SULZBACH , town in Bavaria, Germany (united with the village of Rosenberg in 1934). A Jewish settlement is first mentioned in 1305. It suffered during persecutions in 1337, and during the Black *Death persecutions of 1349 it was probably annihilated. A community was reestablished only 300 years later, in 1666, under the rule of Duke Christian-August of Pfalz-Sulzbach. During the early history of the new community its settlers were mainly Schutz juden with limited residence permits. After the first three families had arrived, a cemetery was consecrated. In the wake of the expulsion of Jews from Vienna in 1670 additional settlers came to the town, and in that year the community's first rabbi, Joseph Moses Hause, took office. By 1682 the community had an organized school under the direction of David Brot. In 1685 a liberal charter of privileges was granted, and was renewed in 1712. According to the charter the recognized head of the community acted as its representative in all negotiations with the authorities. At first, public prayers were held in a private house, but in 1687 a house was converted into a synagogue, and in 1737 a new synagogue was built. By 1699 there were 15 Jewish families in Sulzbach. Among the important personages of the community was Joseph b. Eliezer Oettingen, author of Edut be-Yosef (Sulzbach, 1741), a Bible commentary. The Schwabacher family, its members noted for their work as court factors and merchants, also lived in Sulzbach in the 18th century. In 1745 there were 22 families in the community, in 1829, 65. The community possessed a Memorbuch, of importance in tracing its history and development. The synagogue was destroyed by fire in 1822 and another was built in 1824. An elementary school for Jewish children was founded in 1825, and functioned until 1923. In accordance with the *Toleranzpatent of 1813 there were to be no more than 65 families in the town, and that number was roughly maintained until the middle of the 19th century when the Jewish population was gradually reduced by emigration. By 1933 there were only eight Jews living in Sulzbach.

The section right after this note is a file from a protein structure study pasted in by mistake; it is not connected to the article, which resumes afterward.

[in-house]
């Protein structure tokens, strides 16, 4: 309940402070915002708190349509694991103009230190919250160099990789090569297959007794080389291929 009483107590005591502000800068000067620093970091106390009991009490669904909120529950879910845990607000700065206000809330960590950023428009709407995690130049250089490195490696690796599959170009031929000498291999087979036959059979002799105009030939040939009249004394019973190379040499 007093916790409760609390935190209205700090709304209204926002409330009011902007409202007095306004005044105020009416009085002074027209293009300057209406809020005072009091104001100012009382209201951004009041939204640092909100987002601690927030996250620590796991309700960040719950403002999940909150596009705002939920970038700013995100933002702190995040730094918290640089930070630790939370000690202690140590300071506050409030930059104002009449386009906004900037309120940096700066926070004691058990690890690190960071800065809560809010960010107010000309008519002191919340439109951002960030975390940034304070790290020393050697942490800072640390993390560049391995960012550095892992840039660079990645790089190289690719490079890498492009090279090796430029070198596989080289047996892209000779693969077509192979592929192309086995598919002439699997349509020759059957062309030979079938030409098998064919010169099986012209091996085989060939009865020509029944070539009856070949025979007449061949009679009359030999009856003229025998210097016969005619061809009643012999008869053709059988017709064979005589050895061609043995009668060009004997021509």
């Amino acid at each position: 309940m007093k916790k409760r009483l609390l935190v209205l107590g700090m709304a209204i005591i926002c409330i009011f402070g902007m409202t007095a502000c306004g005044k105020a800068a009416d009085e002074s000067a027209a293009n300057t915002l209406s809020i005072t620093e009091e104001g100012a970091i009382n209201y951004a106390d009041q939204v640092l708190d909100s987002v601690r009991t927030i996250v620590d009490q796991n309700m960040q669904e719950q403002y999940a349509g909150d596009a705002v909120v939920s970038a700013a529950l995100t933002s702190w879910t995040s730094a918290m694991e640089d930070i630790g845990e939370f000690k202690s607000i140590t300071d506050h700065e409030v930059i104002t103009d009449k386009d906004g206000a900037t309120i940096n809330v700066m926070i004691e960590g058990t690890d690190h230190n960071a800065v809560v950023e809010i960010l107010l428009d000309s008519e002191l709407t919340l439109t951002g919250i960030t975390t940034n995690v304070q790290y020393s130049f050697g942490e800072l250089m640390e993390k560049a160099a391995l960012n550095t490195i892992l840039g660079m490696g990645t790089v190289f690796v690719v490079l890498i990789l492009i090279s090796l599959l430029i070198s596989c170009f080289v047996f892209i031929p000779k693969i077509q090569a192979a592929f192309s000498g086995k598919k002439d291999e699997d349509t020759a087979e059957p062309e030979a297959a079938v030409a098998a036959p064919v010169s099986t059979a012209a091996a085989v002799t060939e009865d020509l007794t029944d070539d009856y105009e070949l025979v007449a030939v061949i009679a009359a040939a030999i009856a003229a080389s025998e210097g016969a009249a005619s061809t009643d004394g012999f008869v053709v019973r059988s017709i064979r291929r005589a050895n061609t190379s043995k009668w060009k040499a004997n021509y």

The inclination of Duke Christian-August toward mysticism and Kabbalah aroused his interest in the Hebrew language and led him to grant an authorization in 1669 for the founding of a Hebrew press in his town. As a result Sulzbach became renowned in the Jewish world. The first of the Jewish printers was Isaac bar Judah Yudeh Katz of Prague. In 1684 the ownership of his press passed to the Bloch family, and from 1699 until 1851, the year the press shut down, it was held by the Frankel-Arnstein family. The Sulzbach press printed 702 works, which consisted mostly of siddurim, mahzorim, Bibles, three editions of the Talmud, and popular musar (ethical) literature in Judeo-German. The press first achieved fame as a result of its excellent edition of the Zohar, printed in 1684. The half-folio edition of the *maḥzor enjoyed a wide circulation ever since 1699 when it first appeared; there was hardly a community in southern Germany ("Ashkenazi ritual") where it was not employed as maḥzor-kahal (community maḥzor) by the ḥazzan. The publication of the Talmud in Sulzbach was the cause of a serious dispute with the Proops *brothers of Amsterdam. The demise of the press was due partly to the prohibition on importing Hebrew books into the Austrian Empire as well as to the excellent quality of work produced by Wolf *Heidenheim's press in *Roedelheim, with which the Sulzbach press could not compete.
M. Weinberg, Geschichte der Juden in der Oberpfalz, 5 (1927); idem, Die hebraeischen Druckereien in Sulzbach (1904); idem, in: jjlg, 15 (1923), 125–55; 17 (1925), 89–94; 21 (1930), 319–70; fjw, 269; Germ Jud, 2 (1968), 812; Salfeld, Martyrol, 264.